See the original posting on Hackaday

The pitch to my wife was simple: “Feel like spending the weekend in Seattle?” That’s how I ended up at the inaugural Vintage Computer Festival Pacific Northwest last weekend, and I’m glad we made the five-hour drive into The Big City to check it out. Hackaday is a VCF sponsor, after all, so it seemed like a great excuse to make the trip. That it ended up being two consecutive days of great Seattle weather was only icing on the cake of being able to spend time with fellow retro computer aficionados and their dearest bits of old hardware, in …read more

This app helps you build your dream home from the ground up

See the original posting on Boing Boing

When it comes to redesigning or renovating a living space, envisioning changes before they occur can be tricky for most. Thankfully, the web is home to tools that can remove some of the guesswork, like Live Home 3D Pro for Mac. This app lets you create detailed and furnished floor plans for everything from sheds and homes to even skyscrapers, and it’s on sale for $24.99 in the Boing Boing Store.

A TopTenReviews Gold Award winner, Live Home 3D Pro allows you to design advanced 2D floor plans via simple, point and click drafting tools. Its elevation view lets you see walls, adjust doors and windows, and arrange furniture in your design. Plus, you can add a custom light source to an object, giving you full control over light attenuation, glow, and direction. Live Home 3D Pro is also capable of rendering movie tracks to ultra HD video files, handy for impressing clients if you’re a contractor.

You can experience Live Home 3D Pro’s design potential for $24.99.

Snake climbs a thin wire fence and then slithers along the top of it

See the original posting on Boing Boing

I’ve never seen anything like this before and neither had Matt Dunbabin, the owner of the Bangor Vineyard Shed in Dunalley, Tasmania, who shot this now-viral video of a Tasmanian tiger snake slithering along the top of a wire fence.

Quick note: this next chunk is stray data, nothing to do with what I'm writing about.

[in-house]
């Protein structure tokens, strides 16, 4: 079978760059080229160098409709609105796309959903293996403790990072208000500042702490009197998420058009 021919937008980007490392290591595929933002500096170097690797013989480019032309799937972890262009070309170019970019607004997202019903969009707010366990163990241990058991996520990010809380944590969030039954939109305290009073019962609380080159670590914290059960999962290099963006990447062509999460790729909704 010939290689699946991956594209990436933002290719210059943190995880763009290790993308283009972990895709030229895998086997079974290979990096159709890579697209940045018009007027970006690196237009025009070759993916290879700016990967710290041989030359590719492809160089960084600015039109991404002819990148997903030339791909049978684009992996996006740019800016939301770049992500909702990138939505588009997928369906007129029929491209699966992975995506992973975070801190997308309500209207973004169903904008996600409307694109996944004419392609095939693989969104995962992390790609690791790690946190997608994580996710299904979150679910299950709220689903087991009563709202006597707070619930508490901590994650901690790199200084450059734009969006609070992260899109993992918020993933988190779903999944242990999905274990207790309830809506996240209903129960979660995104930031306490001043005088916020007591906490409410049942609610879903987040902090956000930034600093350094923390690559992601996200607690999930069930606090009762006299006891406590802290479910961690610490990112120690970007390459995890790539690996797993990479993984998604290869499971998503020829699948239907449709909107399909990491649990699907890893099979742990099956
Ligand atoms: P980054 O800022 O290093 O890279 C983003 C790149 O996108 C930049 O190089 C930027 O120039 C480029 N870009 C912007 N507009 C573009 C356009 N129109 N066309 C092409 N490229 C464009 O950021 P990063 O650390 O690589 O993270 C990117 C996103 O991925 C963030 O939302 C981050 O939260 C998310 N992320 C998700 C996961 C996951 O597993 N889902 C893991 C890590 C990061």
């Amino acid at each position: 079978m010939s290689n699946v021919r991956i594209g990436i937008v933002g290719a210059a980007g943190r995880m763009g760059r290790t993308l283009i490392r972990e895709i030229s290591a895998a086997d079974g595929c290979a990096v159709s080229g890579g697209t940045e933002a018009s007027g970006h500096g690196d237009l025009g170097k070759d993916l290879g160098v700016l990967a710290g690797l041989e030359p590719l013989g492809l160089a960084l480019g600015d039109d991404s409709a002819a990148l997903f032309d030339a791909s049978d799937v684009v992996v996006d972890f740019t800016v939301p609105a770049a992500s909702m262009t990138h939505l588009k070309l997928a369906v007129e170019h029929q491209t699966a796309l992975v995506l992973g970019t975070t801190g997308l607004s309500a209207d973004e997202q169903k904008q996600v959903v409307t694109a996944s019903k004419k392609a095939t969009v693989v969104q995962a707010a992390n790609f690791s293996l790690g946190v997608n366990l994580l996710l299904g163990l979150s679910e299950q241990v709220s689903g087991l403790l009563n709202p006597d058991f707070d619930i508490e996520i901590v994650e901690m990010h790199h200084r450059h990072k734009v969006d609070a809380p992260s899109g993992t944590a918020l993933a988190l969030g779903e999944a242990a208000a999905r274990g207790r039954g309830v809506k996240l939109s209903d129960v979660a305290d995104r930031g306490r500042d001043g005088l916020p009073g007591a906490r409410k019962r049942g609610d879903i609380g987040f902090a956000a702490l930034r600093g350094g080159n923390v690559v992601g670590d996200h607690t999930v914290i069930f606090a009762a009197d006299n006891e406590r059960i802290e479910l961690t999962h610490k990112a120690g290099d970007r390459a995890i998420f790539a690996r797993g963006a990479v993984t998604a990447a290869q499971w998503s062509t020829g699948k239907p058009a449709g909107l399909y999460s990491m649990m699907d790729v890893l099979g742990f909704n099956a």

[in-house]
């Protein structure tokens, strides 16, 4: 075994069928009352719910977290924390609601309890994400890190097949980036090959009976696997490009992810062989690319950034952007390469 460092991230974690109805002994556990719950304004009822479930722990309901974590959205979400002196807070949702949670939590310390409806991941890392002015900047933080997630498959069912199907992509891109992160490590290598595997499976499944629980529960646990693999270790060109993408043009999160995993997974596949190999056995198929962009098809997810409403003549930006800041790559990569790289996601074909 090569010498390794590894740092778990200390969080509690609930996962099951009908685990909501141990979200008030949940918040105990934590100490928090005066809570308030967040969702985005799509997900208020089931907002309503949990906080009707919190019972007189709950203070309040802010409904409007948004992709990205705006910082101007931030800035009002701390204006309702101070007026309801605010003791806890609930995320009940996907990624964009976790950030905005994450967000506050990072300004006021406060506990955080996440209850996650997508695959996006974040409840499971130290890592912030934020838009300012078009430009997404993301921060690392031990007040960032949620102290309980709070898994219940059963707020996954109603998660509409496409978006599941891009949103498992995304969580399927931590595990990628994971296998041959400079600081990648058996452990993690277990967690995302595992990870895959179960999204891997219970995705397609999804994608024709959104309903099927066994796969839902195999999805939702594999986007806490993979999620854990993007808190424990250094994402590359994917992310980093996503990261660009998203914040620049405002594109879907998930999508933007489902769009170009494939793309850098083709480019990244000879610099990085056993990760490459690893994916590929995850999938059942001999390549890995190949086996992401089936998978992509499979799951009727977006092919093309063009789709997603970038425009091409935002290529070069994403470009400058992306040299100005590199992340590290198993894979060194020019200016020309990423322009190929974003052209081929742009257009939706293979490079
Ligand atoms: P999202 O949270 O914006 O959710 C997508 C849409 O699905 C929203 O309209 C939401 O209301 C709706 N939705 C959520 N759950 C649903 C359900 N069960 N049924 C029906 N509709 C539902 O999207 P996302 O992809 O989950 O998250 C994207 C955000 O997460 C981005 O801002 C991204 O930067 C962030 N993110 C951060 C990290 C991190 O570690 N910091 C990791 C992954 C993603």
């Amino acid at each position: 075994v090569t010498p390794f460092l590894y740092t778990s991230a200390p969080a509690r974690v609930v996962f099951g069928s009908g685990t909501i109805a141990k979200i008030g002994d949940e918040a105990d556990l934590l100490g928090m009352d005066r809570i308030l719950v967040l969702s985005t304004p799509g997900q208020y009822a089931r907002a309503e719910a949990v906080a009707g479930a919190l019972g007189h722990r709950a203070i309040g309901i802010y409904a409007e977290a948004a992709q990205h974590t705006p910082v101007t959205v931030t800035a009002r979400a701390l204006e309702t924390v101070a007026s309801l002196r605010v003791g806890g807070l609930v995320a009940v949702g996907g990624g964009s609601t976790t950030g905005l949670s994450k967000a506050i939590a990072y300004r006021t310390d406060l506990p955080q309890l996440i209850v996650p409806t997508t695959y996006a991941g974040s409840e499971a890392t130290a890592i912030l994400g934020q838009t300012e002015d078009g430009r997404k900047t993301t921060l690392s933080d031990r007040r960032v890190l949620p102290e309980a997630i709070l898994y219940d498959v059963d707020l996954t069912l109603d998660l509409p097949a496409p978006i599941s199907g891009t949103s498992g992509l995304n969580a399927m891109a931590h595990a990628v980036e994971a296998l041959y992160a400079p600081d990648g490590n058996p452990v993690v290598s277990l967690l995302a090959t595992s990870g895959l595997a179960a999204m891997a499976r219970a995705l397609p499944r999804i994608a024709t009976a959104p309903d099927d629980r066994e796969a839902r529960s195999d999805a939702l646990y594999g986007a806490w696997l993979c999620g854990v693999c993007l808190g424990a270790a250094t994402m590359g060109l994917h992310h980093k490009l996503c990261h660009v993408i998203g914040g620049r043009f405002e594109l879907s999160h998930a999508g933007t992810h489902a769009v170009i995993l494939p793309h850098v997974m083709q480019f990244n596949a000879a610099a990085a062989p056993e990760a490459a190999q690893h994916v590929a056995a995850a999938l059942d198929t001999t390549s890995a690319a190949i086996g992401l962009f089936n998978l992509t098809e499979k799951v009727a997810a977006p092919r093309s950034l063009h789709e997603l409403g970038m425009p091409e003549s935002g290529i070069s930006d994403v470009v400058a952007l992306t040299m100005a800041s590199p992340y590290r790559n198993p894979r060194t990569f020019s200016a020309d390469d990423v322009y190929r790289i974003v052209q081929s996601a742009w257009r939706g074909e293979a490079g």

Dunbabin said there are plenty of snakes in southern Tasmania, but he had never witnessed one climbing a fence, he told The Mercury.

“Certainly not along a strand of wire on the fence, it seemed really bizarre…”

“They’re a part of the landscape that is great to see, and it’s fascinating to see behaviour that you just don’t normally see, it’s quite amazing.”

(Geekologie, Mashable)

This Boxing Bell is a Trip

See the original posting on Hackaday

[MeasuredWorkshop] wanted to know how a boxing bell mechanism worked. The best way to learn is by doing, so he jumped right in and built one! Boxing bells are a rare surviving example of the trip bell mechanism. Trip bells were used in schools and public buildings as fire alarms. They’ve since been replaced by modern electric systems.

The mechanical linkage behind the trip bell is a one-way lever. This is the arm you pull on. It has a hinged section which stays rigid when the arm is pulled down, but rotates away when the arm is released. [Measured Workshop] …read more

Catching the (PCIe) Bus

See the original posting on Hackaday

If you are trying to learn about FPGAs, there is only so far you can go with the usual blinking lights and VGA outputs. Eventually, you want to do something more. Although not terribly cheap, you can get FPGA boards in a PCIe form-factor and use them directly with PC software. Is it easy? Well, it isn’t flashing an LED, but there are tools to help. [Angelos Kyriakos] did a Master’s thesis on the very subject and used a project known as RIFFA to help with the task.

RIFFA (Reusable Integration Framework for FPGA Accelerators) is a simple framework for …read more

Resurrecting An Amiga CD32

See the original posting on Hackaday

As an editor on Amiga magazines in a previous life, this is kind of bittersweet. [RetroManCave] was donated an Amiga CD32 games system, and it is trying to resurrect it. If you’ve not heard of it, the CD32 was a 1993 games console based on the Amiga home computer system. It was the last gasp for Commodore, the beleaguered company behind the Amiga. In this first video of a series, they take the system apart, take you through what’s inside and boot it up. The system boots, but there is some sort of problem with the video sync, and they …read more